Because MS-DOS is a single-process "operating system," asynchronous subprocesses are not available. In particular, Shell mode and its variants do not work. Most Emacs features that use asynchronous subprocesses also don't work on MS-DOS, including Shell mode and GUD. When in doubt, try and see; commands that don't work print an error message saying that asynchronous processes aren't supported.
Compilation under Emacs with M-x compile, searching files with M-x grep and displaying differences between files with M-x diff do work, by running the inferior processes synchronously. This means you cannot do any more editing until the inferior process finishes.
Spell checking also works, by means of special support for synchronous invocation of the ispell program. This is slower than the asynchronous invocation on Unix.
Instead of the Shell mode, which doesn't work on MS-DOS, you can use the M-x eshell command. This invokes the Eshell package that implements a Unix-like shell entirely in Emacs Lisp.
By contrast, Emacs compiled as native Windows application does support asynchronous subprocesses. Section E.8.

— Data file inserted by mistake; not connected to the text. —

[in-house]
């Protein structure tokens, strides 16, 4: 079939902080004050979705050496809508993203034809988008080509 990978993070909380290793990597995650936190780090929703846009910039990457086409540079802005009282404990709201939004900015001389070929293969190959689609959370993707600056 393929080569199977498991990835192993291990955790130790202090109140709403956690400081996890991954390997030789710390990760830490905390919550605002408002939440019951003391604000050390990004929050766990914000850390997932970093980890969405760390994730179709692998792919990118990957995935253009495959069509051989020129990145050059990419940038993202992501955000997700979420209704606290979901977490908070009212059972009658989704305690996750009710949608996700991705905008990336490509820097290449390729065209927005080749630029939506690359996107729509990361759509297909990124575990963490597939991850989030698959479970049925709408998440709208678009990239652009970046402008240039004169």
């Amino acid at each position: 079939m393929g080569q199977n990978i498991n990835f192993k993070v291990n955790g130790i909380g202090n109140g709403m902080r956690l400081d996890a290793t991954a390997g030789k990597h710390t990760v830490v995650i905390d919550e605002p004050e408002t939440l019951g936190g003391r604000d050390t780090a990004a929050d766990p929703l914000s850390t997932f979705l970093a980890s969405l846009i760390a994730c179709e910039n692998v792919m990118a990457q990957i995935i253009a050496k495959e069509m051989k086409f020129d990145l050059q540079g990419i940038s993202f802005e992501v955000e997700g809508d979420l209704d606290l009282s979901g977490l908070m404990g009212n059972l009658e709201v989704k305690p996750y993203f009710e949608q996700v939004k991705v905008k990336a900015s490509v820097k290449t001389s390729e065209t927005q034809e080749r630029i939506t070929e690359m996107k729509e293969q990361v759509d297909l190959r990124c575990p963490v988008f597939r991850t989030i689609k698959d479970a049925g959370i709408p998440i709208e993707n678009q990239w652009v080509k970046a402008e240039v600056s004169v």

When you run a subprocess synchronously on MS-DOS, make sure the program terminates and does not try to read keyboard input. If the program does not terminate on its own, you will be unable to terminate it, because MS-DOS provides no general way to terminate a process. Pressing C-c or C-BREAK might sometimes help in these cases.
Accessing files on other machines is not supported on MS-DOS. Other network-oriented commands such as sending mail, Web browsing, remote login, etc., don't work either, unless network access is built into MS-DOS with some network redirector.
Dired on MS-DOS uses the ls-lisp package where other platforms use the system ls command. Therefore, Dired on MS-DOS supports only some of the possible options you can mention in the dired-listing-switches variable. The options that work are -A, -a, -c, -i, -r, -S, -s, -t, and -u.